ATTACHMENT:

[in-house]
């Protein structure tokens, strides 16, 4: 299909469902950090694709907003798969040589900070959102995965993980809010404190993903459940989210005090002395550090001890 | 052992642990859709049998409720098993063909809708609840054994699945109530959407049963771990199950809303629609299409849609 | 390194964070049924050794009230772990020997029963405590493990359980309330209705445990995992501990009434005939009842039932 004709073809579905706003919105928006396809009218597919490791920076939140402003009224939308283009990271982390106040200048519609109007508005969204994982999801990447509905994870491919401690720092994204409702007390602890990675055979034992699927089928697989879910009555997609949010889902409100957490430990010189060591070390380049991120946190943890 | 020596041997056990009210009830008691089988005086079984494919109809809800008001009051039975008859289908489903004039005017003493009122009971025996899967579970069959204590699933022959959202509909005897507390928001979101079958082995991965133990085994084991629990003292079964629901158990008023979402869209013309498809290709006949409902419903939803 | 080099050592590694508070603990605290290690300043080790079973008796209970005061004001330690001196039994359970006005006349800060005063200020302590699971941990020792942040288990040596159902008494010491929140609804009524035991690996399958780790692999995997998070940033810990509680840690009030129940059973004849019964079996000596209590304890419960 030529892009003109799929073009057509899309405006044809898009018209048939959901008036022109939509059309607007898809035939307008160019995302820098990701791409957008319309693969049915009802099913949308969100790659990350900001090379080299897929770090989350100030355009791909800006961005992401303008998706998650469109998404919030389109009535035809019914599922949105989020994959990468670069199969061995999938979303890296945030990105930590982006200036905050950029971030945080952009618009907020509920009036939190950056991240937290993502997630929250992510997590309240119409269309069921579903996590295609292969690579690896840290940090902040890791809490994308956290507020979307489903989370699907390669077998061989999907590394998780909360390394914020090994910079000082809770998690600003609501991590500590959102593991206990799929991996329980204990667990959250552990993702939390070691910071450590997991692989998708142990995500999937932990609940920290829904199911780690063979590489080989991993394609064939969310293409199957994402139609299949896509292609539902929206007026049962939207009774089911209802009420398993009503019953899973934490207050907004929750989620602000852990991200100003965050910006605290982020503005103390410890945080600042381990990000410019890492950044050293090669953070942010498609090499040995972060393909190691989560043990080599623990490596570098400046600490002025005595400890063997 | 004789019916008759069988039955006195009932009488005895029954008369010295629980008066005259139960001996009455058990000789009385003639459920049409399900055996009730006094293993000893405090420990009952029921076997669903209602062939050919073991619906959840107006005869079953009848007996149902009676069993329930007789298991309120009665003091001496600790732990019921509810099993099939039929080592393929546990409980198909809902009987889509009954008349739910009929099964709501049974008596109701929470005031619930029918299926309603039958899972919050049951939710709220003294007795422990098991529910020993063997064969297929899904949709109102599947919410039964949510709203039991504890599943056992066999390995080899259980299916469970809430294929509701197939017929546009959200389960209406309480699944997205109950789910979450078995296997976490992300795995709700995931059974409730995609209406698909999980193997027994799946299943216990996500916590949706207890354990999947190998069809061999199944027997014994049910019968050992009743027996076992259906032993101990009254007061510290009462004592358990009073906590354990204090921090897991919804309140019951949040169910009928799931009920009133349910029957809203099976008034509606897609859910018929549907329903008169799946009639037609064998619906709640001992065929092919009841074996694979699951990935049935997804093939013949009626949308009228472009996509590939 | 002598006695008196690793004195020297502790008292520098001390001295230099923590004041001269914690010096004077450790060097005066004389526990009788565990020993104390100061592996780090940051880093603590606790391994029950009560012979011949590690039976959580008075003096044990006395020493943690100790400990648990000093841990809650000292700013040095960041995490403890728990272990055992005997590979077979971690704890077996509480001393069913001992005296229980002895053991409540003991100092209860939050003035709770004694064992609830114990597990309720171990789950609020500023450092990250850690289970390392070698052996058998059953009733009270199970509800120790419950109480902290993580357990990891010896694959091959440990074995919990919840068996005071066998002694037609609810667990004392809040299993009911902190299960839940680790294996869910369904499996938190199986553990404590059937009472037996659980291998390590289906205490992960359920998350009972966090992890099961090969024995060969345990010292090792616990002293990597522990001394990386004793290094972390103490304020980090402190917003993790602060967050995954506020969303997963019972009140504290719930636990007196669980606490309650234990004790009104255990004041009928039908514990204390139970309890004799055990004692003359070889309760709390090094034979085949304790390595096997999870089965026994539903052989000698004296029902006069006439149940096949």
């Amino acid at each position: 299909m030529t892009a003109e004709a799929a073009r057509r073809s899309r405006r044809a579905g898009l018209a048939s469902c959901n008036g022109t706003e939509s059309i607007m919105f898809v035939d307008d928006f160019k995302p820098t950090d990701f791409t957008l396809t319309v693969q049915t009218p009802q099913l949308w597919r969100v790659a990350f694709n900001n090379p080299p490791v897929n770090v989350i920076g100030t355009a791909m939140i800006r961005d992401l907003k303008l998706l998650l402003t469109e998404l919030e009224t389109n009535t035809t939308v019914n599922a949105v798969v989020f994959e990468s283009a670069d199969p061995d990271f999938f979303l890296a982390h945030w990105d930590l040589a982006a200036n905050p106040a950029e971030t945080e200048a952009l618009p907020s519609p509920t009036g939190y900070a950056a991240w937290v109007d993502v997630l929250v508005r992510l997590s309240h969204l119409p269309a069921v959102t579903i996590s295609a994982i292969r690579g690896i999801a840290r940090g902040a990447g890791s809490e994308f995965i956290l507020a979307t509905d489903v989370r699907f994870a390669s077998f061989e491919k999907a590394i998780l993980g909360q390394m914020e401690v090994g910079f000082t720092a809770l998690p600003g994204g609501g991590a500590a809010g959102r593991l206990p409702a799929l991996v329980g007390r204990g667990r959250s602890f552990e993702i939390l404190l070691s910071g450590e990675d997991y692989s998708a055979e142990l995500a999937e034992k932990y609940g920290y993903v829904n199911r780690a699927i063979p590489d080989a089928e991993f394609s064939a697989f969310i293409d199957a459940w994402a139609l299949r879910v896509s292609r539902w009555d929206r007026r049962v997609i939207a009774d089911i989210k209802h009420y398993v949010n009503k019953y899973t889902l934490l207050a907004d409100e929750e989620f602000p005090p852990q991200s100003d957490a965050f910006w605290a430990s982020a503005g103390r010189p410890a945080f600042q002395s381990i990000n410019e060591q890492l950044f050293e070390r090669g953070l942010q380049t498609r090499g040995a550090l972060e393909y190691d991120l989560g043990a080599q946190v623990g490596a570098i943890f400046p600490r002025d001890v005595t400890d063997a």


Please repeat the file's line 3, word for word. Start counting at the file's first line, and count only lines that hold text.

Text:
């Amino acid at each position: 299909m030529t892009a003109e004709a799929a073009r057509r073809s899309r405006r044809a579905g898009l018209a048939s469902c959901n008036g022109t706003e939509s059309i607007m919105f898809v035939d307008d928006f160019k995302p820098t950090d990701f791409t957008l396809t319309v693969q049915t009218p009802q099913l949308w597919r969100v790659a990350f694709n900001n090379p080299p490791v897929n770090v989350i920076g100030t355009a791909m939140i800006r961005d992401l907003k303008l998706l998650l402003t469109e998404l919030e009224t389109n009535t035809t939308v019914n599922a949105v798969v989020f994959e990468s283009a670069d199969p061995d990271f999938f979303l890296a982390h945030w990105d930590l040589a982006a200036n905050p106040a950029e971030t945080e200048a952009l618009p907020s519609p509920t009036g939190y900070a950056a991240w937290v109007d993502v997630l929250v508005r992510l997590s309240h969204l119409p269309a069921v959102t579903i996590s295609a994982i292969r690579g690896i999801a840290r940090g902040a990447g890791s809490e994308f995965i956290l507020a979307t509905d489903v989370r699907f994870a390669s077998f061989e491919k999907a590394i998780l993980g909360q390394m914020e401690v090994g910079f000082t720092a809770l998690p600003g994204g609501g991590a500590a809010g959102r593991l206990p409702a799929l991996v329980g007390r204990g667990r959250s602890f552990e993702i939390l404190l070691s910071g450590e990675d997991y692989s998708a055979e142990l995500a999937e034992k932990y609940g920290y993903v829904n199911r780690a699927i063979p590489d080989a089928e991993f394609s064939a697989f969310i293409d199957a459940w994402a139609l299949r879910v896509s292609r539902w009555d929206r007026r049962v997609i939207a009774d089911i989210k209802h009420y398993v949010n009503k019953y899973t889902l934490l207050a907004d409100e929750e989620f602000p005090p852990q991200s100003d957490a965050f910006w605290a430990s982020a503005g103390r010189p410890a945080f600042q002395s381990i990000n410019e060591q890492l950044f050293e070390r090669g953070l942010q380049t498609r090499g040995a550090l972060e393909y190691d991120l989560g043990a080599q946190v623990g490596a570098i943890f400046p600490r002025d001890v005595t400890d063997a």